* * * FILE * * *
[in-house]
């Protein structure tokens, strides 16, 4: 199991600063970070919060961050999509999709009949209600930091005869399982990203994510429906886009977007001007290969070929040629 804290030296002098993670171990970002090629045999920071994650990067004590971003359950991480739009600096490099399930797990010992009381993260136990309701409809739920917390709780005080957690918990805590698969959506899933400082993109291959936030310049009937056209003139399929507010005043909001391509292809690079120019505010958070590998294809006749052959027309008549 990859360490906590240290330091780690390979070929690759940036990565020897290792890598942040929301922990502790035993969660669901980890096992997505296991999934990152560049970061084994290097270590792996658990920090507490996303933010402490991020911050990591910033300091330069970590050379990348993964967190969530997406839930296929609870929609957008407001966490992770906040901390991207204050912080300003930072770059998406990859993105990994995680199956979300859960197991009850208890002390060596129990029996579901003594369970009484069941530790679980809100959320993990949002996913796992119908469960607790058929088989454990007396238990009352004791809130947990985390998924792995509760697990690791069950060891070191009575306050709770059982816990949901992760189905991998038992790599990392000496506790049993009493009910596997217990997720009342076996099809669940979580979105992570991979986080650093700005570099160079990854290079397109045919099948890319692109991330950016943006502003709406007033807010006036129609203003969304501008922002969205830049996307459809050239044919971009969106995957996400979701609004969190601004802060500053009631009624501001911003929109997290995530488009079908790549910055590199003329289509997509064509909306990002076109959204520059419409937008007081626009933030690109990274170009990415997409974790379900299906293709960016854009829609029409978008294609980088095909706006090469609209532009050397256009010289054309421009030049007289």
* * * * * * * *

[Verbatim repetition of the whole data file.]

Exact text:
[in-house]
């Protein structure tokens, strides 16, 4: 199991600063970070919060961050999509999709009949209600930091005869399982990203994510429906886009977007001007290969070929040629 804290030296002098993670171990970002090629045999920071994650990067004590971003359950991480739009600096490099399930797990010992009381993260136990309701409809739920917390709780005080957690918990805590698969959506899933400082993109291959936030310049009937056209003139399929507010005043909001391509292809690079120019505010958070590998294809006749052959027309008549 990859360490906590240290330091780690390979070929690759940036990565020897290792890598942040929301922990502790035993969660669901980890096992997505296991999934990152560049970061084994290097270590792996658990920090507490996303933010402490991020911050990591910033300091330069970590050379990348993964967190969530997406839930296929609870929609957008407001966490992770906040901390991207204050912080300003930072770059998406990859993105990994995680199956979300859960197991009850208890002390060596129990029996579901003594369970009484069941530790679980809100959320993990949002996913796992119908469960607790058929088989454990007396238990009352004791809130947990985390998924792995509760697990690791069950060891070191009575306050709770059982816990949901992760189905991998038992790599990392000496506790049993009493009910596997217990997720009342076996099809669940979580979105992570991979986080650093700005570099160079990854290079397109045919099948890319692109991330950016943006502003709406007033807010006036129609203003969304501008922002969205830049996307459809050239044919971009969106995957996400979701609004969190601004802060500053009631009624501001911003929109997290995530488009079908790549910055590199003329289509997509064509909306990002076109959204520059419409937008007081626009933030690109990274170009990415997409974790379900299906293709960016854009829609029409978008294609980088095909706006090469609209532009050397256009010289054309421009030049007289």